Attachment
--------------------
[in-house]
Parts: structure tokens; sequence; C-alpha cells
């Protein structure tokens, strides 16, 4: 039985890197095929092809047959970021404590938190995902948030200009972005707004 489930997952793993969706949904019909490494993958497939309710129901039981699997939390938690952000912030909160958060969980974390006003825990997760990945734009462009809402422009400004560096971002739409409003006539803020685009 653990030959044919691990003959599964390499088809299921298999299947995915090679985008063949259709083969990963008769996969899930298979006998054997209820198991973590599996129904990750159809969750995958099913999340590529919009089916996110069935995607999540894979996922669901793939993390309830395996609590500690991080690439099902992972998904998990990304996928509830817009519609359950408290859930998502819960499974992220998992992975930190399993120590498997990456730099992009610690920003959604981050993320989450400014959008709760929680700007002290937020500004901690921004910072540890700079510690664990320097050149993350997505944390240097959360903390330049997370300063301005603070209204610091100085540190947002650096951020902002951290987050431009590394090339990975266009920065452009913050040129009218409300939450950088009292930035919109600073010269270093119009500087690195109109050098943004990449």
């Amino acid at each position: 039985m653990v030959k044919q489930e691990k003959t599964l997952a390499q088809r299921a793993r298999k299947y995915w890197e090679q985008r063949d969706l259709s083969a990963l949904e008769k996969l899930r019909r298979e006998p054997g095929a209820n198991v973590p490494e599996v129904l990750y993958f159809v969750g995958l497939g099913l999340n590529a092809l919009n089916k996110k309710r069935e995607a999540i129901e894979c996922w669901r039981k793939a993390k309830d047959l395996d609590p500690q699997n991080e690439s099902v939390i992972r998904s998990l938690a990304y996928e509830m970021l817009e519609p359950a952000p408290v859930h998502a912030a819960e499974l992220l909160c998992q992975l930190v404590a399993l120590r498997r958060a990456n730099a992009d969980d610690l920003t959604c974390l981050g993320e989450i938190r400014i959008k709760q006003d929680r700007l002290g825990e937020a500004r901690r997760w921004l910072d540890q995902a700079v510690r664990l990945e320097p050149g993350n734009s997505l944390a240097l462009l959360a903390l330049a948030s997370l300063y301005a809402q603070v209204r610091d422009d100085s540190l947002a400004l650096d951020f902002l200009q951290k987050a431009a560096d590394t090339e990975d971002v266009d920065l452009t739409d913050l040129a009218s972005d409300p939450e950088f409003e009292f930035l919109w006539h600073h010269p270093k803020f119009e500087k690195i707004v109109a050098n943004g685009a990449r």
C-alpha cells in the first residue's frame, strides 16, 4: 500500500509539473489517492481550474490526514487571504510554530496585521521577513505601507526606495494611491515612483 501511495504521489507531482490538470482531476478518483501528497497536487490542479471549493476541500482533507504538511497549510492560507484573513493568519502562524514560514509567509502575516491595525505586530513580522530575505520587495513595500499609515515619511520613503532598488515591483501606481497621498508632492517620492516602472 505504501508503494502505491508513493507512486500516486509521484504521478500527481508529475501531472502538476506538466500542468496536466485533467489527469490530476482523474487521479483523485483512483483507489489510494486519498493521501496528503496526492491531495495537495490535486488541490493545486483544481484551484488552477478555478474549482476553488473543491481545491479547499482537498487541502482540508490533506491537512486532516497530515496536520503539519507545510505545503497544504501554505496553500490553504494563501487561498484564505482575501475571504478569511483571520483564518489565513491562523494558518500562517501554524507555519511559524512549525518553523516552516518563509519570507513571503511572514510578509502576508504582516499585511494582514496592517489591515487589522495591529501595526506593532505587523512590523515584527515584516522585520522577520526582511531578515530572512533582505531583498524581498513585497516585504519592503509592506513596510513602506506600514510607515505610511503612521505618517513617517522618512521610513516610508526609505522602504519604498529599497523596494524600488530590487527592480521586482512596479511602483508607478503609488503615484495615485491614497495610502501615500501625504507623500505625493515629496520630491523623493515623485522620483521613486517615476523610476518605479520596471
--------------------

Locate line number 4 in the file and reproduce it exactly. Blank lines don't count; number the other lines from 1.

């Amino acid at each position: 039985m653990v030959k044919q489930e691990k003959t599964l997952a390499q088809r299921a793993r298999k299947y995915w890197e090679q985008r063949d969706l259709s083969a990963l949904e008769k996969l899930r019909r298979e006998p054997g095929a209820n198991v973590p490494e599996v129904l990750y993958f159809v969750g995958l497939g099913l999340n590529a092809l919009n089916k996110k309710r069935e995607a999540i129901e894979c996922w669901r039981k793939a993390k309830d047959l395996d609590p500690q699997n991080e690439s099902v939390i992972r998904s998990l938690a990304y996928e509830m970021l817009e519609p359950a952000p408290v859930h998502a912030a819960e499974l992220l909160c998992q992975l930190v404590a399993l120590r498997r958060a990456n730099a992009d969980d610690l920003t959604c974390l981050g993320e989450i938190r400014i959008k709760q006003d929680r700007l002290g825990e937020a500004r901690r997760w921004l910072d540890q995902a700079v510690r664990l990945e320097p050149g993350n734009s997505l944390a240097l462009l959360a903390l330049a948030s997370l300063y301005a809402q603070v209204r610091d422009d100085s540190l947002a400004l650096d951020f902002l200009q951290k987050a431009a560096d590394t090339e990975d971002v266009d920065l452009t739409d913050l040129a009218s972005d409300p939450e950088f409003e009292f930035l919109w006539h600073h010269p270093k803020f119009e500087k690195i707004v109109a050098n943004g685009a990449r």